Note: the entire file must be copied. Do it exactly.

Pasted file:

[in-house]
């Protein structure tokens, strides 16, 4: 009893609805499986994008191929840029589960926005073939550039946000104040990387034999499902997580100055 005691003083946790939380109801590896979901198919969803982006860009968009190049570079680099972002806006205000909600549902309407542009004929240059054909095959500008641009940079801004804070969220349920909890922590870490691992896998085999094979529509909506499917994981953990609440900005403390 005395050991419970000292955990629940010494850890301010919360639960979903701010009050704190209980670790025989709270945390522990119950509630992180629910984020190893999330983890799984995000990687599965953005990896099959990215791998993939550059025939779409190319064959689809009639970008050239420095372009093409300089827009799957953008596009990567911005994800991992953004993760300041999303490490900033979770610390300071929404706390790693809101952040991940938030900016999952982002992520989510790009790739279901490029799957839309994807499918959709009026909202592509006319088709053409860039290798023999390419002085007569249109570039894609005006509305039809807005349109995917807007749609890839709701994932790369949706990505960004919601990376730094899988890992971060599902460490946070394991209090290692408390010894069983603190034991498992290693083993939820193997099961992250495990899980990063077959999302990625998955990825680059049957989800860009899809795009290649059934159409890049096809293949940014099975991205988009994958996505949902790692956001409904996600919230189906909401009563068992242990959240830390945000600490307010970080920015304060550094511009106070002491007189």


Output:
[in-house]
């Protein structure tokens, strides 16, 4: 009893609805499986994008191929840029589960926005073939550039946000104040990387034999499902997580100055 005691003083946790939380109801590896979901198919969803982006860009968009190049570079680099972002806006205000909600549902309407542009004929240059054909095959500008641009940079801004804070969220349920909890922590870490691992896998085999094979529509909506499917994981953990609440900005403390 005395050991419970000292955990629940010494850890301010919360639960979903701010009050704190209980670790025989709270945390522990119950509630992180629910984020190893999330983890799984995000990687599965953005990896099959990215791998993939550059025939779409190319064959689809009639970008050239420095372009093409300089827009799957953008596009990567911005994800991992953004993760300041999303490490900033979770610390300071929404706390790693809101952040991940938030900016999952982002992520989510790009790739279901490029799957839309994807499918959709009026909202592509006319088709053409860039290798023999390419002085007569249109570039894609005006509305039809807005349109995917807007749609890839709701994932790369949706990505960004919601990376730094899988890992971060599902460490946070394991209090290692408390010894069983603190034991498992290693083993939820193997099961992250495990899980990063077959999302990625998955990825680059049957989800860009899809795009290649059934159409890049096809293949940014099975991205988009994958996505949902790692956001409904996600919230189906909401009563068992242990959240830390945000600490307010970080920015304060550094511009106070002491007189």